Odo which was, before the Benin invasion a town of considerable size, broke up as the people sought the safety of rocky and forest recesses and [b]Uyin and Igede lost part of their population in their fight against Benin in 1815.

The development of the Ado Kingdom was seriously affected by external invasion. These resulted in series of demographic upheavals with settlements constantly moved from one site to another. The most serious of these external invasions were by the "Edo" of Benin. They attacked and destroyed many settlements…in the Ado Kingdom… The Edos were invited by Ogoga, the third time the Edos were so invited to settle the quarrel between Ado and Ikere. The line of action they resolved to adopt was to bring all the villages under the ewi to Ikere, settle them there and in this way Ikere would be equal or even bigger than Ado. Ado would then be afraid of Ikere. The Benin soldiers came and sent words to the Ewi Aroloye… He refused to surrender. He did not in any way show that he was not ready for fight.
Every town or village under him (Ewi) except Ijan were prepared to fight… The Benin soldiers stormed Igbara-Odo and Ilawe and took them. At this time, Ado town had been vacated. Aroloye took the people to a place called Oke Oko Axis between Ifaki and Iworoko. Most of the gods Ado worshipped on that side: Olua at Eyio, Obanifon at Esure and Are, Ogbese and Orisala at Iworoko.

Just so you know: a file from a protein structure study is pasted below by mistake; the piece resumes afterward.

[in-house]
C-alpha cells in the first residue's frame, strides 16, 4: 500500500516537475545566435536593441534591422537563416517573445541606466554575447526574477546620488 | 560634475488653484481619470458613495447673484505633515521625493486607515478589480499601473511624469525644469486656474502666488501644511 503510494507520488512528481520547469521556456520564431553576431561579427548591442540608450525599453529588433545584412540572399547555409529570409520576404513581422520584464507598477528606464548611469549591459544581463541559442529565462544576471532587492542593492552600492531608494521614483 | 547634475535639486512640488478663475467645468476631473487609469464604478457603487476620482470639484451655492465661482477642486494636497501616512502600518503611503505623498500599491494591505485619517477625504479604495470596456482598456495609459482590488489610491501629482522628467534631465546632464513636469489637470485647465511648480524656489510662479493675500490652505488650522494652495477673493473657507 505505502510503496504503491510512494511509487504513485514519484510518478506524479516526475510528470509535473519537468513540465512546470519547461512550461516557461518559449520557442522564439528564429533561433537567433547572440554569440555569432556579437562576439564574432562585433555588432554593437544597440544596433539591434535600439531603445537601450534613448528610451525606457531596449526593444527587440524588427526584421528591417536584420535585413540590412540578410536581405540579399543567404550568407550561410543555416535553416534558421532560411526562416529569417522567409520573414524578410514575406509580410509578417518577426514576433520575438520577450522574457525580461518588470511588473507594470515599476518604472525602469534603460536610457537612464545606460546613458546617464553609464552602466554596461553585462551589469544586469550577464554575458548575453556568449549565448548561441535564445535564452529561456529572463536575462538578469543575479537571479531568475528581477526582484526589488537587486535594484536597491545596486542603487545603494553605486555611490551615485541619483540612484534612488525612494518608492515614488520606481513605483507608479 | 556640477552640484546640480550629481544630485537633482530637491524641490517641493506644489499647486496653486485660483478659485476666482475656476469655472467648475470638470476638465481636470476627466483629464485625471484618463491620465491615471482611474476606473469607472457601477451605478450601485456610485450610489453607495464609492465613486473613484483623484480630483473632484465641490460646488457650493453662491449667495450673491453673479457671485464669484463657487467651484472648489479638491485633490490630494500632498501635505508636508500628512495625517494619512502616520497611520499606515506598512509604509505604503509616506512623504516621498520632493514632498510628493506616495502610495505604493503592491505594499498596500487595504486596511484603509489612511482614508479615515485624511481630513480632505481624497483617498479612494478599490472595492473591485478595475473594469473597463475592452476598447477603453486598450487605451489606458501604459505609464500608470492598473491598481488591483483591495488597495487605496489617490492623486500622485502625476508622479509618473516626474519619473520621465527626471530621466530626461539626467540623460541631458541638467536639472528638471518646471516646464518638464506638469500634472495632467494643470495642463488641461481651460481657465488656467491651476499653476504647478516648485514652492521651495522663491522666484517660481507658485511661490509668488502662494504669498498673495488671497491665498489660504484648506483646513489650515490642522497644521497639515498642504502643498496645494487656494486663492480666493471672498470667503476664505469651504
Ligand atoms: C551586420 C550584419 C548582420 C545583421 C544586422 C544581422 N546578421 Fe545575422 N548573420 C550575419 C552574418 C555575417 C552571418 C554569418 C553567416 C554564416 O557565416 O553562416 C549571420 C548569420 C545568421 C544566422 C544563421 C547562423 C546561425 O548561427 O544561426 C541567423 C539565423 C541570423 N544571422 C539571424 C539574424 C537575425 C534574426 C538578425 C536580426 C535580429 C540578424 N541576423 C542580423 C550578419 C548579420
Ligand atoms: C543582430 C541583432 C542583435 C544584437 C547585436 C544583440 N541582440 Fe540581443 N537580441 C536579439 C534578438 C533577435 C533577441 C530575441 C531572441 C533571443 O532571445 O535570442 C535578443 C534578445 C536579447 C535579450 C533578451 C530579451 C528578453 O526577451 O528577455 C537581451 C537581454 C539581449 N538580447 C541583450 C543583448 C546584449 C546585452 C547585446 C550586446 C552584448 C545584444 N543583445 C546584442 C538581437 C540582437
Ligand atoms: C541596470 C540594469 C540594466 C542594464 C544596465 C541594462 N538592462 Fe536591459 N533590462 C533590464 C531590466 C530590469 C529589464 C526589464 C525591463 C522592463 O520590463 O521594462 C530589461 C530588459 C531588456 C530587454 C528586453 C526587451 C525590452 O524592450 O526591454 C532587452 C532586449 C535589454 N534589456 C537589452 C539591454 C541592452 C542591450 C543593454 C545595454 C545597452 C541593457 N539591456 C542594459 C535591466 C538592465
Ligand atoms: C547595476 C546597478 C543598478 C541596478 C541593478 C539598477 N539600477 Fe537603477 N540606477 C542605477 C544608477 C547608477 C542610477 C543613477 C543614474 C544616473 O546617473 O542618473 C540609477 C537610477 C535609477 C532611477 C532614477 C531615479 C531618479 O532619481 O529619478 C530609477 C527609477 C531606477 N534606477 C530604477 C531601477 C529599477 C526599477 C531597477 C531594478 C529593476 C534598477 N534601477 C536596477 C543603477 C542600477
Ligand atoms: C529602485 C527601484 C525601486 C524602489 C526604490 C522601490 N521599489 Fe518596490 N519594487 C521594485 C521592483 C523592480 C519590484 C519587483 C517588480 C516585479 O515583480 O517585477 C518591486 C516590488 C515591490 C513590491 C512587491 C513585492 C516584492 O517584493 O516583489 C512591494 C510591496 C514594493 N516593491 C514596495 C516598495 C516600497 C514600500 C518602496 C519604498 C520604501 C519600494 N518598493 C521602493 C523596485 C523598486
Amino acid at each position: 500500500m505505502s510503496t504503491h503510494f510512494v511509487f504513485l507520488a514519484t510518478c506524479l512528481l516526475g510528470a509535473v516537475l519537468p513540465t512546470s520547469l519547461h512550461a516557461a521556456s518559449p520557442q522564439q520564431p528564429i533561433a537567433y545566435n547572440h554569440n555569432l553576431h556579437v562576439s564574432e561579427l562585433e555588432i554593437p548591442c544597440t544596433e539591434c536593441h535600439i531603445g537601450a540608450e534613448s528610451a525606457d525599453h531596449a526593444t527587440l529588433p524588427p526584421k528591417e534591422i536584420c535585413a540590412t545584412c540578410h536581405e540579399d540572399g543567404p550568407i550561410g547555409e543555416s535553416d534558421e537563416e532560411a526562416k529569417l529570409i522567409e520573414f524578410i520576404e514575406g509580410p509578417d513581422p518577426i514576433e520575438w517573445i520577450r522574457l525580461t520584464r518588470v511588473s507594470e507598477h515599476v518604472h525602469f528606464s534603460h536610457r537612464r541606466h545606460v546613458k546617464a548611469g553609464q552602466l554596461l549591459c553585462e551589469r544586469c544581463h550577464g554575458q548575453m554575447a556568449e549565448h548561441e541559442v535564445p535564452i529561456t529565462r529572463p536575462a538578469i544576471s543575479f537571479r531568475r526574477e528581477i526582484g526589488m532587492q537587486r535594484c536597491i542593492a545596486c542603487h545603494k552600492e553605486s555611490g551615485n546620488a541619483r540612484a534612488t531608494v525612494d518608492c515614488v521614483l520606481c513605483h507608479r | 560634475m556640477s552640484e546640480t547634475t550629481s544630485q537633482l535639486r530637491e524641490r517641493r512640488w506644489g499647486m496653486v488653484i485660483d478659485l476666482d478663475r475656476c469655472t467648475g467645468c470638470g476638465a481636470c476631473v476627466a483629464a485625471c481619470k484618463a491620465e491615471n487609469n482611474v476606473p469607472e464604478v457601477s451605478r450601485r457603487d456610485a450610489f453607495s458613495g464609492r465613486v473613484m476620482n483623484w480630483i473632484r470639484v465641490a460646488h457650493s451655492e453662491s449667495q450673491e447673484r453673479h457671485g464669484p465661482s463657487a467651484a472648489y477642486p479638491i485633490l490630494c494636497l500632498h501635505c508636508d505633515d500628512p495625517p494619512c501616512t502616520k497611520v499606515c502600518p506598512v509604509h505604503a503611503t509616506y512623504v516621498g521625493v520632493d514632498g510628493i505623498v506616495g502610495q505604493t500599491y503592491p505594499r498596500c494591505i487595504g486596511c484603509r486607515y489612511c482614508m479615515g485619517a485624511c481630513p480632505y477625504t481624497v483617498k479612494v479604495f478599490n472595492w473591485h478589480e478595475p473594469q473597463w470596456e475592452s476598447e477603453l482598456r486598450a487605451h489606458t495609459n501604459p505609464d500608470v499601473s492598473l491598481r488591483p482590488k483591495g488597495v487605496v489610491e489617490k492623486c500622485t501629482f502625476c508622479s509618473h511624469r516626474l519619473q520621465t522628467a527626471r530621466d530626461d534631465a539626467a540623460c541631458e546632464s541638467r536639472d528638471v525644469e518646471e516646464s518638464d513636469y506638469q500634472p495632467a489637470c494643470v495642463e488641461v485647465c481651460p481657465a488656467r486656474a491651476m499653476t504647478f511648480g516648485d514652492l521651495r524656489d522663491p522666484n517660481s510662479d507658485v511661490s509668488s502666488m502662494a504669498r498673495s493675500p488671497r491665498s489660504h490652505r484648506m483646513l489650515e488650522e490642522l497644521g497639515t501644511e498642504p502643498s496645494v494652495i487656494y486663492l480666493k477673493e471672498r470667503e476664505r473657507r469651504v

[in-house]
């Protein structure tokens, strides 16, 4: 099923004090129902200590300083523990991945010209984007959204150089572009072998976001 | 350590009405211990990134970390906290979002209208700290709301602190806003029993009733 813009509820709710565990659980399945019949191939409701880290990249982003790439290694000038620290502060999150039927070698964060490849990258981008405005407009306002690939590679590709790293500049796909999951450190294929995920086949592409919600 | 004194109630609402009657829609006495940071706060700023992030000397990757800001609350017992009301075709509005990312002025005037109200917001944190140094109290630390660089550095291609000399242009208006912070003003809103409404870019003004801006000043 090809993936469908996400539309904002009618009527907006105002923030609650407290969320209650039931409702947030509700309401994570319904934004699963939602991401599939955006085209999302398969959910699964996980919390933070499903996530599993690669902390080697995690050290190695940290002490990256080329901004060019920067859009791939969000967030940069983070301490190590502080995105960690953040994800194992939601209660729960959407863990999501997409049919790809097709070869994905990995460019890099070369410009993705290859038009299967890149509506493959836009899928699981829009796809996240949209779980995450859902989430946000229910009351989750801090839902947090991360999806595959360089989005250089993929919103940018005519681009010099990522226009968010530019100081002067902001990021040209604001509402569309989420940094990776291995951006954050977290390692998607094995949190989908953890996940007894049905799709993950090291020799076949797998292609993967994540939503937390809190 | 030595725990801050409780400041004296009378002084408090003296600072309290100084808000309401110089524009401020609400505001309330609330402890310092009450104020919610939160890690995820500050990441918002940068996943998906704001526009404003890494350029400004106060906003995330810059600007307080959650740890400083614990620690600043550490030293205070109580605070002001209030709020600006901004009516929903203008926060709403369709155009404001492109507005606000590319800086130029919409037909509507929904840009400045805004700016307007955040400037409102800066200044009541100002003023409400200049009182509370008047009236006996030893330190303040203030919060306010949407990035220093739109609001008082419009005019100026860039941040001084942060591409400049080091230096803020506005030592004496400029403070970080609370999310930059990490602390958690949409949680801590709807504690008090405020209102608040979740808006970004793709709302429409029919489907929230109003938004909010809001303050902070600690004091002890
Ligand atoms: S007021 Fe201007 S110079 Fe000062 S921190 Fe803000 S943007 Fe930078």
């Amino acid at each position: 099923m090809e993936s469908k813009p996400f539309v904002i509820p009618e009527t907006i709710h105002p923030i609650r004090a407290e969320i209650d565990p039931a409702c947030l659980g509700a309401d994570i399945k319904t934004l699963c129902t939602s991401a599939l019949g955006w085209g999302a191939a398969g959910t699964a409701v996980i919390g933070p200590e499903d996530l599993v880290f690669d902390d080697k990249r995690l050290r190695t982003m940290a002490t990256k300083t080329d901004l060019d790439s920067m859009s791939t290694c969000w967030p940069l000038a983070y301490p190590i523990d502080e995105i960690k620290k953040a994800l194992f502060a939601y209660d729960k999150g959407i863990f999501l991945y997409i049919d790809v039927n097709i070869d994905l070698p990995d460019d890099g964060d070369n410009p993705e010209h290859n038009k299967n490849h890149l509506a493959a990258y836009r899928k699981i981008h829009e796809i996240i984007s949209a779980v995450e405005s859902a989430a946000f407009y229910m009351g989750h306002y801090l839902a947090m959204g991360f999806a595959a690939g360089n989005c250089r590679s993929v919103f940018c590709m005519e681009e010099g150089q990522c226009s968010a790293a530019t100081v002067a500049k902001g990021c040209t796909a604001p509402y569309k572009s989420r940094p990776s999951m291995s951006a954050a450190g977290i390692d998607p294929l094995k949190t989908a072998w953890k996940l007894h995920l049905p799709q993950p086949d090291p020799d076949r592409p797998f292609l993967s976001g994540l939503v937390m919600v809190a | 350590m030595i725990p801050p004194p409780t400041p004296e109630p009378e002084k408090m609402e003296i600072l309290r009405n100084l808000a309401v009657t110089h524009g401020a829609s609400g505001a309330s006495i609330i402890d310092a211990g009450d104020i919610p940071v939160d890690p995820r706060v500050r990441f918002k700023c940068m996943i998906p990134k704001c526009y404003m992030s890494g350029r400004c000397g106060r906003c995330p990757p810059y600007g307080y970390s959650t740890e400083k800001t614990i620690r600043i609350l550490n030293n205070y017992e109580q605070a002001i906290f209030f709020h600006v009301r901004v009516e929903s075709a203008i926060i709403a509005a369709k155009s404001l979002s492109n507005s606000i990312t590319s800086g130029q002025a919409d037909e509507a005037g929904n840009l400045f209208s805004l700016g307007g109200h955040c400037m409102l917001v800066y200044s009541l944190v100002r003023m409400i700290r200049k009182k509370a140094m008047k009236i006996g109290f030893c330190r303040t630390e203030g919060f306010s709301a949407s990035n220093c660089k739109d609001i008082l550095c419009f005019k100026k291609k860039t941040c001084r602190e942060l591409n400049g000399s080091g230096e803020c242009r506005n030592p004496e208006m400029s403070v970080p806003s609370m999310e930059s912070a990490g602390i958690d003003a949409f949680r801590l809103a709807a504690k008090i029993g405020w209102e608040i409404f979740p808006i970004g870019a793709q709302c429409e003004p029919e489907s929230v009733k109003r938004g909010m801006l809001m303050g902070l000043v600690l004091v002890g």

The soldiers pitched their camps near Uyin (Iyin)…Ogbesi Okun, the then Oluyin …was conquered and killed. They proceeded to Igede, Awo and Esure and took them. The inhabitants of Igede then uder Okiribiti were driven in a north-easternly direction to a place called Oke Asha…Edo troops then marched to Iworoko…The soldiers entered Are…The same fate befell Afao. They were all taken to Ikere. The soldiers moved to Igbemo …entered Igbo-Omoba (now Ilu-Omoba)…The soldiers left Aisegba for Agbado and without delay took it and evacuated the people. Agbado was the last place under the Ewi. With the conquest, of Agbado, the soldiers seemed to have finished their job…’

Ewi Idagunmodo (1696-1710), Ewi Okinbaloye Aritawekun (1710-1722), Ewi Amono Ola (1722-1762), Ewi Afunbiowo (1762-1781), Ewi Akulojuorun (1781-1808), Ewi Aroloye (1808-1836) who reigned at Ado but were attacked successively by Benin hordes


During the reign of Ewi Aroloye, Ado-Ewi’s kingdom witnessed massive dislocation across the terrain as town dwellers and villagers ran for safety in different directions. Many of the captives from Iworoko, Are, Afao, Ugboomoba (now Ilumoba) and Agbado were taken to Ukere by Benin invaders’.

This is not a battle, this is total defeat!!

Benin continously waged wars on her neighbours for territorial expansions, political influence and economic control earlier than the 1800s, there were several of such wars in the 1800s, the one you posted could be different from the Akure war of 1818.